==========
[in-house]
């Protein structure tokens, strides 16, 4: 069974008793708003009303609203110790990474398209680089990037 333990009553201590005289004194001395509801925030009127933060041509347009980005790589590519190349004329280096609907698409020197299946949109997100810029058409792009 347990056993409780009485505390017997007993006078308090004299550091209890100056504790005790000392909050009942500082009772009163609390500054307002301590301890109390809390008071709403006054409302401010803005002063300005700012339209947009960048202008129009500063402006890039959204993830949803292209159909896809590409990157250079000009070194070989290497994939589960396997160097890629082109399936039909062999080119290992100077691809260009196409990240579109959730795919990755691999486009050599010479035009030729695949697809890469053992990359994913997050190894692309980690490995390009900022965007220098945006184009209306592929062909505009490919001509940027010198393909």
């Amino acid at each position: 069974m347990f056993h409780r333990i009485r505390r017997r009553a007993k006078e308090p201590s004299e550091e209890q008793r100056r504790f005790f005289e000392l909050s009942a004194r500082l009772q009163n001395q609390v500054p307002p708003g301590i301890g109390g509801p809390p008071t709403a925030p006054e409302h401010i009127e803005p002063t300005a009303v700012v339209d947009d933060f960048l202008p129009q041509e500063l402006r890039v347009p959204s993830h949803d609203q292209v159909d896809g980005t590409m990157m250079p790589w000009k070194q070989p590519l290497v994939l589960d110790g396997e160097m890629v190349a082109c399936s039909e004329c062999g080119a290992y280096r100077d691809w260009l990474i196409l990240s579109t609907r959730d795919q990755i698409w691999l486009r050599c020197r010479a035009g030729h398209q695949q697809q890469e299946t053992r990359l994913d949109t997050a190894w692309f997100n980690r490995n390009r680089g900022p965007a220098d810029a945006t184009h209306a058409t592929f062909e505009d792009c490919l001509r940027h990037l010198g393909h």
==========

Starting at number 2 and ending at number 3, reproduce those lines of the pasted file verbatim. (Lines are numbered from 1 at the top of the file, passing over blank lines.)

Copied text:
């Protein structure tokens, strides 16, 4: 069974008793708003009303609203110790990474398209680089990037 333990009553201590005289004194001395509801925030009127933060041509347009980005790589590519190349004329280096609907698409020197299946949109997100810029058409792009 347990056993409780009485505390017997007993006078308090004299550091209890100056504790005790000392909050009942500082009772009163609390500054307002301590301890109390809390008071709403006054409302401010803005002063300005700012339209947009960048202008129009500063402006890039959204993830949803292209159909896809590409990157250079000009070194070989290497994939589960396997160097890629082109399936039909062999080119290992100077691809260009196409990240579109959730795919990755691999486009050599010479035009030729695949697809890469053992990359994913997050190894692309980690490995390009900022965007220098945006184009209306592929062909505009490919001509940027010198393909």
């Amino acid at each position: 069974m347990f056993h409780r333990i009485r505390r017997r009553a007993k006078e308090p201590s004299e550091e209890q008793r100056r504790f005790f005289e000392l909050s009942a004194r500082l009772q009163n001395q609390v500054p307002p708003g301590i301890g109390g509801p809390p008071t709403a925030p006054e409302h401010i009127e803005p002063t300005a009303v700012v339209d947009d933060f960048l202008p129009q041509e500063l402006r890039v347009p959204s993830h949803d609203q292209v159909d896809g980005t590409m990157m250079p790589w000009k070194q070989p590519l290497v994939l589960d110790g396997e160097m890629v190349a082109c399936s039909e004329c062999g080119a290992y280096r100077d691809w260009l990474i196409l990240s579109t609907r959730d795919q990755i698409w691999l486009r050599c020197r010479a035009g030729h398209q695949q697809q890469e299946t053992r990359l994913d949109t997050a190894w692309f997100n980690r490995n390009r680089g900022p965007a220098d810029a945006t184009h209306a058409t592929f062909e505009d792009c490919l001509r940027h990037l010198g393909h």